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Authentic marketing: Rainbow-washing and steering clear of performative activism during Pride Month




As May comes around and LGBTQ+ celebrations begin soon, we should reflect on how important advocacy is during the month of June. However, the rise of social media and its presence in social movements has heightened the amount of performative activism that is disguised as advocacy. During Pride Month, companies and brands often take part in what is called ‘rainbow-washing’ by marketing themselves as LGBTQ+ allies while displaying little to no contribution to the cause. Though this blog will discuss rainbow-washing within brands, it can come from anyone using any type of media. From social media to marketing campaigns, rainbow-washing is a real communications problem.


First, let's cover Pride Month. Pride Month is celebrated in June to mark the anniversary of the Stonewall riots of 1969. The riots were started by Black drag queen Marsha P. Johnson as a response to constant police raidings and closings of gay hotspots in New York City. The Stonewall riots of 1969 are credited to be some of the most monumental moments of the fight for LGBTQ+ rights. Jumping back to modern-day Pride, the main attraction during the month is the pop culture attention that surrounds the global parades. Because Pride is now defined by the Pride parades, corporate America has begun to overshadow its history with performative activism for profit.


As I mentioned before, although rainbow-washing can include individuals’ performative social media posts, like the Instagram black square trend during the Black Lives Matter movement of 2020, it usually refers to marketing campaigns. Basically, rainbow-washing is the practice of corporations latching on to LGBTQ+ branding during the month of June. Since marketing is communications, catchy social media content is vital to Pride Month marketing; which in turn fuels the element of performative activism because of varying platforms’ fake reality nature. With that being said, let's discuss how marketing campaigns around Pride Month are not inherently bad if done properly and truly advocate for LGBTQ+ equality.

The most obvious form of rainbow-washing, which is often met with social media controversy, is when companies release special edition products with rainbow designs, especially when the product is a differently designed version of the company’s usual product. This leaves the impression that brands are simply trying to stay relevant while doing the bare minimum with profit as the end goal.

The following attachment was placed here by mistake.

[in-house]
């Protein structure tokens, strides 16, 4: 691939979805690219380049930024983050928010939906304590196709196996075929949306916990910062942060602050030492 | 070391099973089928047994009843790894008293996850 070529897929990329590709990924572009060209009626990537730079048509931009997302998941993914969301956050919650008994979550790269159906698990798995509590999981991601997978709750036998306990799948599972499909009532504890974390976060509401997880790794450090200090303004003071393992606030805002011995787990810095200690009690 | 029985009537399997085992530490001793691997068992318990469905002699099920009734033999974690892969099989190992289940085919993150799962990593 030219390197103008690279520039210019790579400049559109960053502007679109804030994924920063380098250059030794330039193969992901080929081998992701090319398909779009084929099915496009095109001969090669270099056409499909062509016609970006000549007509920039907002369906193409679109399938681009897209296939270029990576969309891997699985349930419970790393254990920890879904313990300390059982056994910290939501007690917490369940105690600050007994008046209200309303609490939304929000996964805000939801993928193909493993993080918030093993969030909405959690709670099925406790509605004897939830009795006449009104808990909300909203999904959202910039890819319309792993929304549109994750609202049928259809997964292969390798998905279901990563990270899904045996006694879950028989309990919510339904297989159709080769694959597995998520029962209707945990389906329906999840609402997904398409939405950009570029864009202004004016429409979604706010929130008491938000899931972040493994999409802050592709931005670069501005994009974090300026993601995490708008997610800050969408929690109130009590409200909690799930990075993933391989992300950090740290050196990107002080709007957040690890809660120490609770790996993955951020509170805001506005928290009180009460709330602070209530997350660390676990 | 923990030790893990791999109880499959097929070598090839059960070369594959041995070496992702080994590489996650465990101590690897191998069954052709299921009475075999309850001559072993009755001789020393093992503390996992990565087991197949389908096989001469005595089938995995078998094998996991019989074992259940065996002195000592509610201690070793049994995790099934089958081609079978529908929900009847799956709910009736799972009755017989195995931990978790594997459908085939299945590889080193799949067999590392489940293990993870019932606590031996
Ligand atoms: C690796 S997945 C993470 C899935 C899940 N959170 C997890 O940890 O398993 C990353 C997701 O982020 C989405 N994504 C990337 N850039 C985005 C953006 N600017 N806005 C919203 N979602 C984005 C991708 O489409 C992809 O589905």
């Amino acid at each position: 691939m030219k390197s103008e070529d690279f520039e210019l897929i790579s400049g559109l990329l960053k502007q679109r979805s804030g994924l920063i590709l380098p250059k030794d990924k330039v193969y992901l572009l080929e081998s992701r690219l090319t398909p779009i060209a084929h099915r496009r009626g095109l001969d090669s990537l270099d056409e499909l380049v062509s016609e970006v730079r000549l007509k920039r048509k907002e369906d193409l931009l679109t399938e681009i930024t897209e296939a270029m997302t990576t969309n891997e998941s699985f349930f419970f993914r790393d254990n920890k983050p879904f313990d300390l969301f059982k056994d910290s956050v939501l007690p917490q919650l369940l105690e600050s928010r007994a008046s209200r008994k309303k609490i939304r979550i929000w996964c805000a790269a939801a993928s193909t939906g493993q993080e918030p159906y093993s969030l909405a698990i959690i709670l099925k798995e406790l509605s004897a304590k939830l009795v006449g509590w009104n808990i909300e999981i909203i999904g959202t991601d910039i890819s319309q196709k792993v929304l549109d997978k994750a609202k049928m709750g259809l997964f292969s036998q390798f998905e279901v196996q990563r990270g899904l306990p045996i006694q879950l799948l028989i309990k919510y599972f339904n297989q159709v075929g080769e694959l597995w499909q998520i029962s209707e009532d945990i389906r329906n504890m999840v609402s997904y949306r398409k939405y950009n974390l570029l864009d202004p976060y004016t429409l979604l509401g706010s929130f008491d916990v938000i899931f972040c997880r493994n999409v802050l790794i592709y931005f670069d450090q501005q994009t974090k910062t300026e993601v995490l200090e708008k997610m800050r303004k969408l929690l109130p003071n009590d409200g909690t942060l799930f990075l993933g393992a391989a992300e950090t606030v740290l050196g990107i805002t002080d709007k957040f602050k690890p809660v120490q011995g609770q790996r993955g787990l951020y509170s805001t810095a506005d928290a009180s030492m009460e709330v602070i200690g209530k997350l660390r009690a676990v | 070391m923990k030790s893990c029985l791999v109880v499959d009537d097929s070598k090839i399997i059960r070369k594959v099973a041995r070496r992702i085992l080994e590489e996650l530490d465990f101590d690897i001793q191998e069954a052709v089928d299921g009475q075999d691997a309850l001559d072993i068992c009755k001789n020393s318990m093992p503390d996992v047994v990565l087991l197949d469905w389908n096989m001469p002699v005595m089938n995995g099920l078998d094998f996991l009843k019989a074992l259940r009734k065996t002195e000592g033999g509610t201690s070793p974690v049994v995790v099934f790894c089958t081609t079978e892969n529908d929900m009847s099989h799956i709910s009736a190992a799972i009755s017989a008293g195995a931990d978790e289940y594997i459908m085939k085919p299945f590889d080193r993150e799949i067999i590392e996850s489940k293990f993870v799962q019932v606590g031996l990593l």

Instead, brands may avoid seeming shallow by partnering with an organization that specializes in LGBTQ+ wellbeing. For example, the Trevor Project and GLAAD are two of the most well-known organizations that provide resources to countless LGBTQ+ communities. Then, an authentic partnership could guide traffic to an organization that is actually present in the year-round fight for rights, instead of limiting people that would want to do more to relying only on the product/company. Since social media is extremely influential on social change, brands may also show their authentic activism by sponsoring LGBTQ+ influencers whose audience is more directly affected by Pride. This way, the content being developed for a Pride campaign does not exclusively center and benefit a corporation that has no real ties to LGBTQ+ rights.


Jack Daniel’s Tennessee Fire’s recent Pride campaign is a great example of authentic brand activism during Pride Month. In June of 2020, Jack Daniel’s Tennessee Fire released a short YouTube series titled ‘Drag Queen Mukbang’ in which four popular social media drag stars, Patrick Starrr, Gia Gunn, Eugene Lee Yang, and Laganja Estranja, jumped on a light-hearted trend to provide fun, yet informative, LGBTQ+ content. While the influencers that partnered with the Jack Daniel’s brand brought in views and sales, they also fulfilled the very important role of spreading awareness about how damaging COVID-19 has been to the LGBTQ+ community’s financial stability. On top of highlighting LGBTQ+ voices and providing detailed information, Jack Daniel’s also partnered with multiple non-profit organizations. This campaign raised the bar on how large corporations should promote their allyship while remaining conscious of what Pride Month truly stands for.


The key to Pride marketing is not companies stepping back completely, it’s stepping forward with resources and authenticity that doesn’t minimize a historic time for LGBTQ+ human rights. After all, the corporate world has the power to raise donations, give people a platform, and bring awareness to difficult conversations. If a brand is going to insert itself into a subject they do not regularly advocate for, they should not do it lightly.


This blog post was written by Hiromi Avila, Secretary.



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